This week's assignment for Baked Sunday Mornings is Devil's Food Cake with Angel Frosting. The recipe is written to produce a two-layer, 8-inch round cake, but it also contains a note that it produces a great cupcakes. Since I was suffering from a bit of layer cake exhaustion (having already brought one into the office earlier this week to celebrate a birthday), I decided to go the cupcake route.
As far as recipes from Baked Explorations go, this one has a relatively low degree of difficulty. To make the cake, you cream together butter, sugar, and dark brown sugar, add in three eggs and vanilla, and then alternately incorporate sifted dry ingredients (flour, baking soda, salt), with the remaining liquid ingredients (hot coffee poured over bittersweet chocolate and cocoa powder, with milk whisked in). I was able to make 19 standard-sized cupcakes from one batch of batter, and they finished baking in 24 minutes at 350 degrees.
This frosting is unlike any I've ever made before -- first of all, it's fat free! It's very reminiscent of marshmallow, made by beating egg whites to soft peaks, adding sugar, and then slowly incorporating a mixture of sugar, corn syrup, and water that has been heated to 235 degrees. (I would not advise trying this without a candy thermometer -- there is no visible change in the heated sugar mixture to indicate that it has reached the proper temperature, and the recipe specifically warns you not to let the mixture exceed 235 degrees.) You whip the frosting for about 7 minutes until it's shiny and thick, and stir in vanilla at the end.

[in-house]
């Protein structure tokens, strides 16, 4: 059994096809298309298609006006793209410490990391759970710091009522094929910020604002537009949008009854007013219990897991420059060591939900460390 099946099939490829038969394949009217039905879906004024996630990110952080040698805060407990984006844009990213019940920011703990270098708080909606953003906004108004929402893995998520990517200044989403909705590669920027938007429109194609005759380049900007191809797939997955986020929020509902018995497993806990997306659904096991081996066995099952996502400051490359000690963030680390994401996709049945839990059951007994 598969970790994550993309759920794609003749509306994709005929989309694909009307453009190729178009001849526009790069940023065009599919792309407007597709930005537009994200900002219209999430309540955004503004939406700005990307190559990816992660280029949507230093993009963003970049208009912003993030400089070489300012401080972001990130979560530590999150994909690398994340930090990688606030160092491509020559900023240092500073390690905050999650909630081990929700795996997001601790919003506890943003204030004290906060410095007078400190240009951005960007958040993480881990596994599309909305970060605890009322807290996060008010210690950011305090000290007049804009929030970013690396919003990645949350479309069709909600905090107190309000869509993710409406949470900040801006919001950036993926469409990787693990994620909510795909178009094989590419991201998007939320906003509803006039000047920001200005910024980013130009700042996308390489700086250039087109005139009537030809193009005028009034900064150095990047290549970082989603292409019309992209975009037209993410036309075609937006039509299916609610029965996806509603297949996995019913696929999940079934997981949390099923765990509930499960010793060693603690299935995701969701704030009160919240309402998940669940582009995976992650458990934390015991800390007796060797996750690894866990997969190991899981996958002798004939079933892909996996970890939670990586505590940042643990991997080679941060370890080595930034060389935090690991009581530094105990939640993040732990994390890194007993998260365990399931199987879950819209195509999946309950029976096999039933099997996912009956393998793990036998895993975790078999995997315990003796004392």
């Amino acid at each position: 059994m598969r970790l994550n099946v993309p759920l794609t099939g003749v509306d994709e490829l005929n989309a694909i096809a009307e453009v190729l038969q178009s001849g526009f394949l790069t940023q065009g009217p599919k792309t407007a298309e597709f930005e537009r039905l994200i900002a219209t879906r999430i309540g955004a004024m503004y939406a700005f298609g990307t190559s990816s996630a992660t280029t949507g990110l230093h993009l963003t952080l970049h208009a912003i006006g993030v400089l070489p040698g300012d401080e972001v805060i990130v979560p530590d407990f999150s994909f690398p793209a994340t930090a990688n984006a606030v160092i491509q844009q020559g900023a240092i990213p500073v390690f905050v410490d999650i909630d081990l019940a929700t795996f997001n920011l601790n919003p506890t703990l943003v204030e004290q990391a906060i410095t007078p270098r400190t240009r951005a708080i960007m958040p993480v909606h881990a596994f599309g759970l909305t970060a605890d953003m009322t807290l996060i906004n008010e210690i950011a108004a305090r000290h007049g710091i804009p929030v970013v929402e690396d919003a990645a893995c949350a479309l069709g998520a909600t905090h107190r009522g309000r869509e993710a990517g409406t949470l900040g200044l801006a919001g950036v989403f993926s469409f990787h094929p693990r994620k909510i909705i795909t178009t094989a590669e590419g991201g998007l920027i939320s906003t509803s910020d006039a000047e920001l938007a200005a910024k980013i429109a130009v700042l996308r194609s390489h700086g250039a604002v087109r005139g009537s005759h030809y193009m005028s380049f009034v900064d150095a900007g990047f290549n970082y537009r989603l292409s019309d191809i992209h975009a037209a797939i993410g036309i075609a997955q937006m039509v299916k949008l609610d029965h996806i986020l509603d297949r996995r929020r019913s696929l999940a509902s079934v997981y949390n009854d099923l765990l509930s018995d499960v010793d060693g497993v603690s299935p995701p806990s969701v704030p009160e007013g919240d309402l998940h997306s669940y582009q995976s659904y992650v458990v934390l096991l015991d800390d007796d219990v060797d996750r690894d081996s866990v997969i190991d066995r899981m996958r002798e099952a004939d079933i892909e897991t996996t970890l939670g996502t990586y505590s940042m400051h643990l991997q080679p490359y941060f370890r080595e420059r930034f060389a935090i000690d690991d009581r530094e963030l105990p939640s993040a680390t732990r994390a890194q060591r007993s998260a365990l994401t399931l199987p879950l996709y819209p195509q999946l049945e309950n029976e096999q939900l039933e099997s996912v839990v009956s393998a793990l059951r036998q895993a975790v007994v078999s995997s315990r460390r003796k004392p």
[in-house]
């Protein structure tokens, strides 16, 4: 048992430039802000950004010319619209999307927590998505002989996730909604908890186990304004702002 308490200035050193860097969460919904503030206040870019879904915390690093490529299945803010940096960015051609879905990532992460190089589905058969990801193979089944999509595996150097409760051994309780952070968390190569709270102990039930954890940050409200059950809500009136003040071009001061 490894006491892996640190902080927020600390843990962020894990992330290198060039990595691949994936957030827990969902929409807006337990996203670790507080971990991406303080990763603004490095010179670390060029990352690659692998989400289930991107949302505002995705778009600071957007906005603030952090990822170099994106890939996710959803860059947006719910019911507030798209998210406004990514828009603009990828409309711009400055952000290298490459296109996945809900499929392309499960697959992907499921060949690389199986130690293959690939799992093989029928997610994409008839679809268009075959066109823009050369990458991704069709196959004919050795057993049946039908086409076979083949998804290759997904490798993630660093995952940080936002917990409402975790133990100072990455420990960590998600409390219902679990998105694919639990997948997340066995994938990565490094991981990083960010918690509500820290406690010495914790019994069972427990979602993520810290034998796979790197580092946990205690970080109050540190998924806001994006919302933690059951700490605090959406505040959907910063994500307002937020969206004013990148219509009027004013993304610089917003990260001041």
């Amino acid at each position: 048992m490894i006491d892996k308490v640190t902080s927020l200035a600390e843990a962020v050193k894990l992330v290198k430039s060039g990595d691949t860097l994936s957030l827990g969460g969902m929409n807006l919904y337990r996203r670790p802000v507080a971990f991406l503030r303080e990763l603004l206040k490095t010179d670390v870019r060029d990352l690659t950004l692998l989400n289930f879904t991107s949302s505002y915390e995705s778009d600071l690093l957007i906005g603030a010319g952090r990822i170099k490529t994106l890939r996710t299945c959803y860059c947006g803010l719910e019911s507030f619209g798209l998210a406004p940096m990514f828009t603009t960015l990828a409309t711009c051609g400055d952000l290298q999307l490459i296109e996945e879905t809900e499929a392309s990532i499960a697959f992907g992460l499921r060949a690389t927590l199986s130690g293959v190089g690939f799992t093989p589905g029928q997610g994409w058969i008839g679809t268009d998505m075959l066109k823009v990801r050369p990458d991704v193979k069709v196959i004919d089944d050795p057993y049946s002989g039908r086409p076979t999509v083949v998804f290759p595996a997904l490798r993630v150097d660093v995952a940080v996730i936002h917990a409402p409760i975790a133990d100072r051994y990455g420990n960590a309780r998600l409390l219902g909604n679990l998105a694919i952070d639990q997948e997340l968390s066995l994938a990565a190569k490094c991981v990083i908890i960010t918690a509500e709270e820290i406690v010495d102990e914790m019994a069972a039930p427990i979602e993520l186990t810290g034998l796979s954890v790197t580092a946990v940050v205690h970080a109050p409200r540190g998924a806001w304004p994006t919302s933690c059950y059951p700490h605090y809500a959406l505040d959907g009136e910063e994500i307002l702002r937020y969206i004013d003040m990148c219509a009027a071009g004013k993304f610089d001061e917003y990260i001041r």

The recipe makes an enormous quantity of frosting. Usually when I convert a cake recipe to cupcakes, the amount of frosting that will fill and cover a 8- or 9-inch two-layer cake will also frost around 18 cupcakes. I made a double batch of cupcakes (over three dozen), and a single batch of frosting was sufficient to cover them all. I didn't put much frosting on each cupcake (mostly because I baked my cupcakes in deep tulip liners and was trying to keep the frosting from touching the liners), but after the tasting the finished cupcakes, I thought that the ratio of cupcake to frosting was about right.
The frosting is dense and creamy, bright white, sweet, and tasted a lot like the marshmallow filling that I use in a recipe for chocolate cupcakes with cream filling. Eating these cupcakes gave me the sensation of eating a cream-filled cupcake, except with the cream on top. At first, I thought the cupcakes looked a little boring with just pure white frosting, so I tried adding some chocolate shavings -- but there is also something very elegant about the stark contrast between the dark cupcake and the light frosting, so I think these look good even bare.
The cake is moist and tender, with a very deep chocolate-y flavor, certainly worthy of the devil's food moniker. Although the recipe states that the frosting tastes best within four hours of being made, I frosted my cupcakes the night before serving them, and they still tasted great the following morning. However, the frosting had definitely deteriorated by the end of the second day -- it still looked shiny and beautiful, but did not maintain its lovely creamy texture. So if you try this recipe, make sure you have enough willing and able tasters around to ensure that there will be no leftovers!
Recipe: "Devil's Food Cake with Angel Frosting" from Baked Explorations: Classic American Desserts Reinvented, by Matt Lewis and Renato Poliafito, recipe available here at BAKED Sunday Mornings.